Given the profoundness and singularity of Prof. Tilmann’s arguments pro Art. 6 to 8 of the Regulation and given especially the relevance of this question for the EU patent project as a whole, it is surprising that the IP blogoshere did not yet attentively consider these arguments. They represent, however, a serious contribution to the discussion and put the accusation into perspective that the politicians in charge simply brush off legitimate and reasoned concerns of professionals and industry – at least with respect to Article 6 to 9.


(Photos 2009 by ex libris gul via Flickr under a CC license)

About The Author

Volker 'Falk' Metzler

European Patent Attorney, German 'Patentanwalt', European Trademark and Design Attorney, Computer Scientist, PhD, IP Blogger, Father of Two, Mountain Enthusiast

10 Responses to In Defense of Articles 6 to 9 of the Unitary Patent Regulation

  1. Derek Clapton says:

    I find Professor Tilmann’s arguments to be unconvincing, and even exasperating at times. To an EU IP lawyer, the initial claim that the ECJ’s record in trade mark law has been ‘impressively good’ immediately sets the tone – I think Professor Tilmann would struggle to find many others who would honestly agree with him. To say that the ECJ “is the best functioning institution of the Union” is like saying that Amsterdam is the highest place in the Netherlands – possibly true, but an unimpressive boast nonetheless.

    The idea that most questions of infringement would be ‘acte claire’ is not, to me at least, credible. Within my sphere of knowledge, the approach of the German courts to claim construction (doctrine of equivalents) and the approach adopted by the English courts (construing the claim by asking what the skilled person would have understood the patentee to be intending to claim) are fundamentally incompatible yet they lie at the core of infringement law – i.e. how to judge the scope of a claim and whether a product falls within the scope of protection.

    If, in answering questions such as how to determine the scope of protection of a patent claim, the ECJ introduces the same degree of uncertainty in patent law as it has in the case of trade mark law, the EU patent system will fail its users, which may lead to manufacturers deciding to locate new factories outside of the court’s jurisdiction. In such case, Spain may be well advised to remain outside of the proposed EU patent arrangements.

    • RC says:


      You find Professor Tillmann’s arguments “unconvincing”, yet avoid addressing his key argument, namely that Art. 118 TFEU requires Arts. 6 to 9 of the Unitary Patent Regulation.

      Whether Arts. 6 to 9 are convenient or not, and whether the CJEU has a good or bad record in IP matters is quite inconsequential if Arts. 6 to 9 and the CJEU’s involvement are, respectively, necessary and unavoidable.

      As for Spain being “well advised” to remain outside these arrangements, in IP matters at least I’d still take the CJEU over the Spanish national courts any time of the day, and I’m Spanish myself.

      P.S.: Amsterdam is definitely not the highest place in the Netherlands.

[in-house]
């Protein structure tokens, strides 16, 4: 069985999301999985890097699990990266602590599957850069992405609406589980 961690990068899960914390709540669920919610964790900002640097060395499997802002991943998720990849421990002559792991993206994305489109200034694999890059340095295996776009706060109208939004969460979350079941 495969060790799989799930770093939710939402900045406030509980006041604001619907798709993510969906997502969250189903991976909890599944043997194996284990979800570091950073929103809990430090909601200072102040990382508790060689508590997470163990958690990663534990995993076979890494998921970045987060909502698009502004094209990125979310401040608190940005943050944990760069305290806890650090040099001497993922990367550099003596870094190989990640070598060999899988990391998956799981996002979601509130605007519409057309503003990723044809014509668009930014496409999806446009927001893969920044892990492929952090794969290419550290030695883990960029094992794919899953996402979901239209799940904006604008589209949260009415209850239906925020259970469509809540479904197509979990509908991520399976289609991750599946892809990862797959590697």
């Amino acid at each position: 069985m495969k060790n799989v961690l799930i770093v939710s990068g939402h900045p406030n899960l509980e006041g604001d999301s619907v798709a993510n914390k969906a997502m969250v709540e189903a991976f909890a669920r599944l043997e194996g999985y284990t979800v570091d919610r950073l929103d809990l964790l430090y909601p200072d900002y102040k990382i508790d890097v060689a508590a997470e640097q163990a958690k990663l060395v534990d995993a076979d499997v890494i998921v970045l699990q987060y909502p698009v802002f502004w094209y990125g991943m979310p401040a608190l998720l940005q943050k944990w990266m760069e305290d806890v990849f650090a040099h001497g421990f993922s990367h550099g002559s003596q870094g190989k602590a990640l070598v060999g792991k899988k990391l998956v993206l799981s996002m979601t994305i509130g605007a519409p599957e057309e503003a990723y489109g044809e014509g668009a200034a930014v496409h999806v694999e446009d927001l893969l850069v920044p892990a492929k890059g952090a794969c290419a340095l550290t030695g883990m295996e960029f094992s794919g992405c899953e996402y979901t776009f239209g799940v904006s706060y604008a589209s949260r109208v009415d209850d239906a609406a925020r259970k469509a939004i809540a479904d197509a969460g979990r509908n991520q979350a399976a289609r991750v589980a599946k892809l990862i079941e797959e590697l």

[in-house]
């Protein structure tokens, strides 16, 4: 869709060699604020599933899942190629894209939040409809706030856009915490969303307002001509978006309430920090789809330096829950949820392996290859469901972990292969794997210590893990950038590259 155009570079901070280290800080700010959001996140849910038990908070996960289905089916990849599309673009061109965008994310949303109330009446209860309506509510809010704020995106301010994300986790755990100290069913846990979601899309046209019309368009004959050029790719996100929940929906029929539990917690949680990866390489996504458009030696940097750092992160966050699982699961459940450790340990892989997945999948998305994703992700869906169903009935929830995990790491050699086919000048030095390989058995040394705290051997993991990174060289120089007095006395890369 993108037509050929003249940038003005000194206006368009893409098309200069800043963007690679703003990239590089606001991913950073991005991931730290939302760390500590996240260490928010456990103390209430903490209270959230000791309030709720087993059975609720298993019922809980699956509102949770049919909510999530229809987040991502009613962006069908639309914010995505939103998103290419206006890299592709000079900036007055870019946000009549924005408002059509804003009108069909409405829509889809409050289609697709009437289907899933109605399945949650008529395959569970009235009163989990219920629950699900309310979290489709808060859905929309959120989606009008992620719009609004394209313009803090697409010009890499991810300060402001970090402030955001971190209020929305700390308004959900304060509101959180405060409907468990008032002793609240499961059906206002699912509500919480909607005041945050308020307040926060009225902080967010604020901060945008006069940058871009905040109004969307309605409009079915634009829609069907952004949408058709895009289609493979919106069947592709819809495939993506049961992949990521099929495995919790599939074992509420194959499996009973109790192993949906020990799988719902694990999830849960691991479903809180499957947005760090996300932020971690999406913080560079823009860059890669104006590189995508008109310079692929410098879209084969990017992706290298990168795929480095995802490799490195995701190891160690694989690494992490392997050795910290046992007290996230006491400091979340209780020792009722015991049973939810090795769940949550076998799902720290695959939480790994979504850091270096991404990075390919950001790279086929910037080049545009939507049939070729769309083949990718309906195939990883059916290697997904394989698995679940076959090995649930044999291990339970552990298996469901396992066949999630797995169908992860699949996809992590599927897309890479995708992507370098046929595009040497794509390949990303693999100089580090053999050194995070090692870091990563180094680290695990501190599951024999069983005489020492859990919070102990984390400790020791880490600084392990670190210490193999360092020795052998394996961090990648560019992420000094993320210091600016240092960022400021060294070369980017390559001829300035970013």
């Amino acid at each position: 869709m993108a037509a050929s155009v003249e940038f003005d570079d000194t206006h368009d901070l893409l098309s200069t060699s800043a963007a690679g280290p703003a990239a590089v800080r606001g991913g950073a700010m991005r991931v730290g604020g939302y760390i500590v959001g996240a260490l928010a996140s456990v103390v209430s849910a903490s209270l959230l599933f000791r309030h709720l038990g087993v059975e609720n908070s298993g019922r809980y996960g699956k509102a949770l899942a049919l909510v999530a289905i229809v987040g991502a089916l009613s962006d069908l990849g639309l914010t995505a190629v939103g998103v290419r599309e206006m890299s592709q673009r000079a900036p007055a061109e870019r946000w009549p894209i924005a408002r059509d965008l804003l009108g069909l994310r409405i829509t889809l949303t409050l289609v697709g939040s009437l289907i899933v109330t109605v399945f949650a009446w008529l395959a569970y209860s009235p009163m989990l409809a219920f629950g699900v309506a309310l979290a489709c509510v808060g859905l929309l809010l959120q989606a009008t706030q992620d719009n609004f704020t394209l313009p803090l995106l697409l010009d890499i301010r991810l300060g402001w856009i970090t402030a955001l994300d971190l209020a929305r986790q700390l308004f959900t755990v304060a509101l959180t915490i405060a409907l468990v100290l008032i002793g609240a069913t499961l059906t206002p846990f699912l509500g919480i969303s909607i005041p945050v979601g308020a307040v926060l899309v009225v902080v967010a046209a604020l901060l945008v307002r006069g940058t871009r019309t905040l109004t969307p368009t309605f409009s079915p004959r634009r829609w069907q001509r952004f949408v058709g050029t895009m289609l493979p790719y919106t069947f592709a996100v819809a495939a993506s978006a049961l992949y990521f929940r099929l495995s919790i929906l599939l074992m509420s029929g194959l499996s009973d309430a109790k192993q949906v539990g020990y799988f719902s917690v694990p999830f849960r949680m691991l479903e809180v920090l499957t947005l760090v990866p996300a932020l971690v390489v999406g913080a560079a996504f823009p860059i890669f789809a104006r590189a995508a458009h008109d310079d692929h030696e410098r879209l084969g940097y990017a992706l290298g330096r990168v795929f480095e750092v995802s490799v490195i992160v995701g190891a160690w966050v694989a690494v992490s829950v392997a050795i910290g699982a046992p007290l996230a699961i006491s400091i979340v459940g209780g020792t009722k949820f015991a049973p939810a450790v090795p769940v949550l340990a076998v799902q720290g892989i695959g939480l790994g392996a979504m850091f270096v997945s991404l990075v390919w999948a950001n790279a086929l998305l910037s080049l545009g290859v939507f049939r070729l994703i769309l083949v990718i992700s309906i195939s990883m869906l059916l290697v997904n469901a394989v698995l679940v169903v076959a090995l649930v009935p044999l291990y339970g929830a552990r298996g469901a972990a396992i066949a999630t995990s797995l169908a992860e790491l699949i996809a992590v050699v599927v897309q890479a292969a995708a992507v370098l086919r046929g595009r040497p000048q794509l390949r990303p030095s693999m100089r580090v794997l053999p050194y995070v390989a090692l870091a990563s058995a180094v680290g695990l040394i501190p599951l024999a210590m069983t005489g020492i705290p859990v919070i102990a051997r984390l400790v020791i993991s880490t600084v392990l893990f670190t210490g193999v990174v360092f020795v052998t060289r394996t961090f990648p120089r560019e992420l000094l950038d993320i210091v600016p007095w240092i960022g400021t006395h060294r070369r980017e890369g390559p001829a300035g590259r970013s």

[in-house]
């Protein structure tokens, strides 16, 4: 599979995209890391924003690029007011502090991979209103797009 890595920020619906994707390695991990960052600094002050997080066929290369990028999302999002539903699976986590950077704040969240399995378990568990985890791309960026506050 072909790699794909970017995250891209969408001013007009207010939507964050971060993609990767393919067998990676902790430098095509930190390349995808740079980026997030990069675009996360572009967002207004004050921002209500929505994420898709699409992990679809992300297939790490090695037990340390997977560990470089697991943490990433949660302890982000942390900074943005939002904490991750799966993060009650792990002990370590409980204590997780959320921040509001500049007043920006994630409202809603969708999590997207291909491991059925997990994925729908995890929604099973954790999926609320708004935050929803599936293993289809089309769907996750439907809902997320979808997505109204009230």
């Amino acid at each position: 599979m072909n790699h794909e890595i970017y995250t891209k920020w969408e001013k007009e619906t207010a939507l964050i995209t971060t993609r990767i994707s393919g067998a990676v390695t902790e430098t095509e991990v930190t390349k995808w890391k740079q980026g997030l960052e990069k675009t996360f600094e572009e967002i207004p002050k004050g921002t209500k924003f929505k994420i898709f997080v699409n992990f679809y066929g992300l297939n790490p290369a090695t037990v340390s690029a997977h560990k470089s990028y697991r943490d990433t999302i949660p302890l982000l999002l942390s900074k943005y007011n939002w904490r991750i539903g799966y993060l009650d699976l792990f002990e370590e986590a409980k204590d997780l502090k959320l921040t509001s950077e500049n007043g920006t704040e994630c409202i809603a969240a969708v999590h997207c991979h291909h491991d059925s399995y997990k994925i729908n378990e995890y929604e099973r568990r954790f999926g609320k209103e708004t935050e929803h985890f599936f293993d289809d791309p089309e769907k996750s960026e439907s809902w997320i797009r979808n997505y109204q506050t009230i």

2. Peter Lustig says:

    Why does it seem that it is always Professor Tilmann adcovating for the drafts as they stand, while the opposition is so broad and appears to be growing? Usually, one would expect renowned senior practitioners of his kind to join him and support his argumentation – there appear to be none so far. Also, the Article 6 to 9-issue is only one in a row of objections, some going to the very core of the project (e. g. the compatibility with the AETR case law of the CJEU) and still remaining unaddressed. With all due respect, but Professor Tilmann’s outstanding reputation should not be allowed to replace founded answers to legitimate questions.

  3. As a first answer I repeat what has been cited in the EU Parliament as well as in the House of Commons:

    If one wants a really unattractive, inefficient, unpredictable and probably extremely expensive patent court system, then we will get it; one must only give the ECJ a chance to receive as many referrals in patent law as possible.

    If one wants to see substantive patent law in Europe to be decided by judges without any solid knowledge and experience in this field, then one must involve the ECJ whenever possible.

    And if somebody intended to lay a solid ground for failure of this – at some time very promising – project, then he will probably succeed.

    The other remark – and I have written enough on this topic over the last three monts and before – concerns the interpretation of Art. 118 TFEU which I reprint here:

    Article 118

    In the context of the establishment and functioning of the internal market, the European Parliament and the Council, acting in accordance with the ordinary legislative procedure, shall establish measures for the creation of European intellectual property rights to provide uniform protection of intellectual property rights throughout the Union and for the setting up of centralised Union-wide authorisation, coordination and supervision arrangements…

    The article speaks of the creation of intellectual property rights, i.e. a uniform centralized granting procedure which we will have with the EPO. And if one wants to add also a centralized court system which coordinates and supervises the enforcement (I do not see this as a requirement of Art. 118, but let us assume it), then were is the requirement that the core of patent infringement rules should become part of the EU legal order? If one can entrust the granting procedure to a non-EU entity, the EPO, which applies non-EU law, namely treaty rules contained in the EPC, why should this be different with the enforcement side?

    I made similar remarks and asked similar questions already at the Warsaw conference organized by the Polish presidency last summer: Nobody could give or dared to give an answer based on the very simple text of Art. 118. One (German) member of the legela committee of teh EU Parliament admitted that this is not a legal but a political question. This is an answer, but the wrong one.

    Dr. Jochen Pagenberg, Munich

    • RC says:

      Dr. Pagenberg,

      “The article speaks of the creation of intellectual property rights, i.e. a uniform centralized granting procedure which we will have with the EPO.”